Midwives are highly qualified independent health care providers. Literally meaning “with women,” midwives have been facilitating natural childbirth and caring for mothers and expecting mothers for thousands of years. Midwifery is believed to be an older profession than doctoring and nursing, and is practiced throughout the world.
In Western Europe during the 19th and 20th centuries, doctors (who were almost exclusively male during this period) led misinformation campaigns to discredit midwifery (almost exclusively made up of women), which resulted in accusations of witchcraft and the rise of social stigmas. Doctor-led birthing became the norm among upper-class women, and spread over time as doctors become more financially accessible to middle- and lower-class people.
In recent decades, more families seeking woman-centered care and unmedicated deliveries has led to a resurgence of midwifing’s popularity. Television shows like PBS’s “Call the Midwife,” set in a poor London suburb of 1950s England, is also helping to dispel misconceptions and normalize the midwife’s place in modern birthing. The work of midwives elsewhere in the world has continued uninterrupted and unhindered, offering rich wisdom and experience on our increasingly collaborative world.
If you are pregnant or planning to become pregnant and are interested in enlisting the services of a midwife, you should first decide if you want to give birth in a hospital, at home, or in a birthing center. Many pregnant people, especially those who have given birth to one healthy child already, prefer the privacy of home births or birthing centers, to which midwifery is particularly suited. However, their extensive training and experience also make midwives valuable members of hospital labor and delivery teams.
If you have a high-risk pregnancy and/or if your doctor anticipates complications, you should choose a hospital setting to give birth, as you will have more convenient access to professionals who specialize in addressing such complications. Our practice partners with Midwives of Macon, a hospital-birth- based practice which serves low-risk patients seeking unmedicated deliveries.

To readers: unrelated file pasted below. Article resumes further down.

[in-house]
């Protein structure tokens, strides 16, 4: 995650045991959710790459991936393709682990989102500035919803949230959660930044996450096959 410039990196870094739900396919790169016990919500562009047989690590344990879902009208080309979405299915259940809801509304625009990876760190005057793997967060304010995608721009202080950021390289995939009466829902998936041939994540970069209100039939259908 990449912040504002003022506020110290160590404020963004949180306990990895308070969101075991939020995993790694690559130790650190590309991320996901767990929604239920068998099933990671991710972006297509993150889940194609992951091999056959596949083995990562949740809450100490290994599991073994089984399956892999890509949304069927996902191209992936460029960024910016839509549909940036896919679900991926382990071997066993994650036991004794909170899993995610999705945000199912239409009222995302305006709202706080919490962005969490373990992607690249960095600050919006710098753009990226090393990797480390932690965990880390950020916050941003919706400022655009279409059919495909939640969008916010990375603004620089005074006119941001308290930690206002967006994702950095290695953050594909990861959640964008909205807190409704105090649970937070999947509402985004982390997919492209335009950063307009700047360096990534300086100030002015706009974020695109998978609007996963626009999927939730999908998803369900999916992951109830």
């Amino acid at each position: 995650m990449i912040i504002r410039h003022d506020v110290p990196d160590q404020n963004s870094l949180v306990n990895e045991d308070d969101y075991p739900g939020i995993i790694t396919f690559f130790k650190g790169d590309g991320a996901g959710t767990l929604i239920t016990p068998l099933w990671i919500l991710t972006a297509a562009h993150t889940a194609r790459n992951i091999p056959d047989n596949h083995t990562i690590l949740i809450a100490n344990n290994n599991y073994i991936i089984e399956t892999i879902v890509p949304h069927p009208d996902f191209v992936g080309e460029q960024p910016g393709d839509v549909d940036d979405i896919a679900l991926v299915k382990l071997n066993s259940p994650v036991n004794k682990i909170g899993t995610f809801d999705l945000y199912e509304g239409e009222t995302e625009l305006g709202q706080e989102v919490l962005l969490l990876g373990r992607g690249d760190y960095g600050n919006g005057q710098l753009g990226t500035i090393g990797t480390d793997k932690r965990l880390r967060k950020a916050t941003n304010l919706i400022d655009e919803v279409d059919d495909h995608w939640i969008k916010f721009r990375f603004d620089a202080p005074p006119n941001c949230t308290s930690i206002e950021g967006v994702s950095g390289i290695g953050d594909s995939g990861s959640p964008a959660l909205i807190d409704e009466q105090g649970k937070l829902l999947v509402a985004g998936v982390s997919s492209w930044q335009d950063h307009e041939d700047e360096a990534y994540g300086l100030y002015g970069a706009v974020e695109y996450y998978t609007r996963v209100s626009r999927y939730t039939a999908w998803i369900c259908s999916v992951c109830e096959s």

If looking for a midwife for a home or birthing center delivery, research local midwifery organizations to help you find midwives who might be available to attend to your birth. A midwife will always list their certification credentials, including Certified Midwife (CM), Certified Nurse-Midwife (CNM), and Certified Professional Midwife (CPM). National certification is offered through the American College of Nurse-Midwives and the North American Registry of Midwives. Before seeking certification, the equivalent of a graduate degree in midwifery, midwives often complete an extensive apprenticeship with an experienced midwife. All certified midwives are trained to care for the reproductive health of adolescences through menopausal people, in addition to pregnancy and birth-related care. This means they can provide pelvic exams, pap smears, breast exams, and a host of other routine women’s wellness services. Midwifery organizations often provide additional support to pregnant and postpartum people through childbirth classes, conduct sonograms, lactation consultations, postpartum depression seminars, pelvic floor consultations, and more. If a problem ever arises which is outside the scope of a midwife’s services, they will refer their patients to appropriate medical professionals and services.